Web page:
The question of whether marijuana — produced from the flowering top of the hemp plant, Cannabis sativa — should be used for symptom management in multiple sclerosis (MS) is a complex one. It is generally agreed that better therapies are needed for distressing symptoms of MS — including pain, tremor and spasticity — that may not be sufficiently relieved by available treatments. Development of more treatments for MS symptoms is a priority for the National Society in its 2011-2015 strategic response. Still, there are uncertainties about the benefits of marijuana relative to its side effects. The fact that marijuana is an illegal drug in many states and by federal statute (see Supreme Court ruling below) further complicates the issue.
The Society supports the rights of people with MS to work with their MS health care providers to access marijuana for medical purposes in accordance with legal regulations in those states where such use has been approved. In addition, the Society supports advancing research to better understand the benefits and potential risks of marijuana and its derivatives as a treatment for MS.
On June 6, 2005, the Supreme Court ruled that the federal government has the power to prohibit and prosecute the possession and use of marijuana for medical purposes — even in the 20 states (Alaska, Arizona, California, Colorado, Connecticut, Delaware, Hawaii, Illinois, Maine, Massachusetts, Michigan, Montana, Nevada, New Hampshire, New Jersey, New Mexico, Oregon, Rhode Island, Vermont and Washington) and Washington, D.C., where it is currently legal.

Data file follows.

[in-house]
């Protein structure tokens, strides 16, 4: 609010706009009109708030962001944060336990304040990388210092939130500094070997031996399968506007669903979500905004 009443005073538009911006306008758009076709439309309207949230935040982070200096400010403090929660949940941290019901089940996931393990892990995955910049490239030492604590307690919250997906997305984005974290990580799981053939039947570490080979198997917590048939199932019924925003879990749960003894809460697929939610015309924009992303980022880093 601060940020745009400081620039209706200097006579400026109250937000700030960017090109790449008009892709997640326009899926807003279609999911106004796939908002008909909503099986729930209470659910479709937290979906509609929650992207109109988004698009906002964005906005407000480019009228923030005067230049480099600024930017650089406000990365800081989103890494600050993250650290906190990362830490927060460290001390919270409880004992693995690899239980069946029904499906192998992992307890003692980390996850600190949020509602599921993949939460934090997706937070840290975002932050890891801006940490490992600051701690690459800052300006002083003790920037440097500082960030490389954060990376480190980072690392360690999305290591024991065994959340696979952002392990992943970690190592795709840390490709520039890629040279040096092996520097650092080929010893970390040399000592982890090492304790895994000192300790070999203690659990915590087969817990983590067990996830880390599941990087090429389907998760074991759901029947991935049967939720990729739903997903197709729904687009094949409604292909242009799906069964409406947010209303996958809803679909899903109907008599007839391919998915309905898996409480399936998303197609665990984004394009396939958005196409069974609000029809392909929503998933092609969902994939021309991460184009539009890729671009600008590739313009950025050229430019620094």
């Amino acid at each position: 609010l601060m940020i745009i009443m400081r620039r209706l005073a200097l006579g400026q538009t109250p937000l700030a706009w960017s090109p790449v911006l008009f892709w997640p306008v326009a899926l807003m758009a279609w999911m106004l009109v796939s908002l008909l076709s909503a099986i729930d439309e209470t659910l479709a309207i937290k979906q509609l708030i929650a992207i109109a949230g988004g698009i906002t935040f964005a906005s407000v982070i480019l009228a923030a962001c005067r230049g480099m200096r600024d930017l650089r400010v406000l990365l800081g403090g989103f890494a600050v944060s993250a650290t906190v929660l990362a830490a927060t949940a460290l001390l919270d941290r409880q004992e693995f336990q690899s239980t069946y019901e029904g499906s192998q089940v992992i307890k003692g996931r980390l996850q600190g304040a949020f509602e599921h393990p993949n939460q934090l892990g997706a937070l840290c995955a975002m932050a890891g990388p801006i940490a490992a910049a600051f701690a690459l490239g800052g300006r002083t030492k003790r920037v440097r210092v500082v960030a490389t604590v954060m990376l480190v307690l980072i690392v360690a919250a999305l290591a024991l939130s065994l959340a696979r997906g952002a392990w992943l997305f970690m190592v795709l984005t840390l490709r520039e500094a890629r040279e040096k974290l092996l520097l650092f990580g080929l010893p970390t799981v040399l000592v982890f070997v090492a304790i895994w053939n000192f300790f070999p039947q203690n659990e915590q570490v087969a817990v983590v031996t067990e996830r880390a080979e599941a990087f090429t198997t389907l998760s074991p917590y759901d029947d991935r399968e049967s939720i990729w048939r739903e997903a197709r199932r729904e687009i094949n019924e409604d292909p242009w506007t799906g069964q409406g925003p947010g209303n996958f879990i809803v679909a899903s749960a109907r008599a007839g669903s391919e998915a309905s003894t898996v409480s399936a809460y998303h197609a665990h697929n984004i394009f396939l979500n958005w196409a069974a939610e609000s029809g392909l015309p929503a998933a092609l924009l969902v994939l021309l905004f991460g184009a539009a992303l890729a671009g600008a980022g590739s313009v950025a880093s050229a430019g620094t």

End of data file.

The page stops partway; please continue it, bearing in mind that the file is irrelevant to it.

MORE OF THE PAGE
The decision overturned a 2003 ruling by a federal appeals court that shielded California's Compassionate Use Act, the medical-marijuana initiative adopted by the state's voters nine years ago, from federal drug enforcement. The appeals court had held that Congress lacked constitutional authority to regulate the noncommercial cultivation and use of marijuana that did not cross state lines.
In December 2014, the federal government ended its prohibition on the use of marijuana for medical purposes in fiscal year 2015 in those states where the use of marijuana had been approved for medical purposes before May 2014 (when the bill to end this prohibition was passed in Congress). Read more in Marijuana FAQs.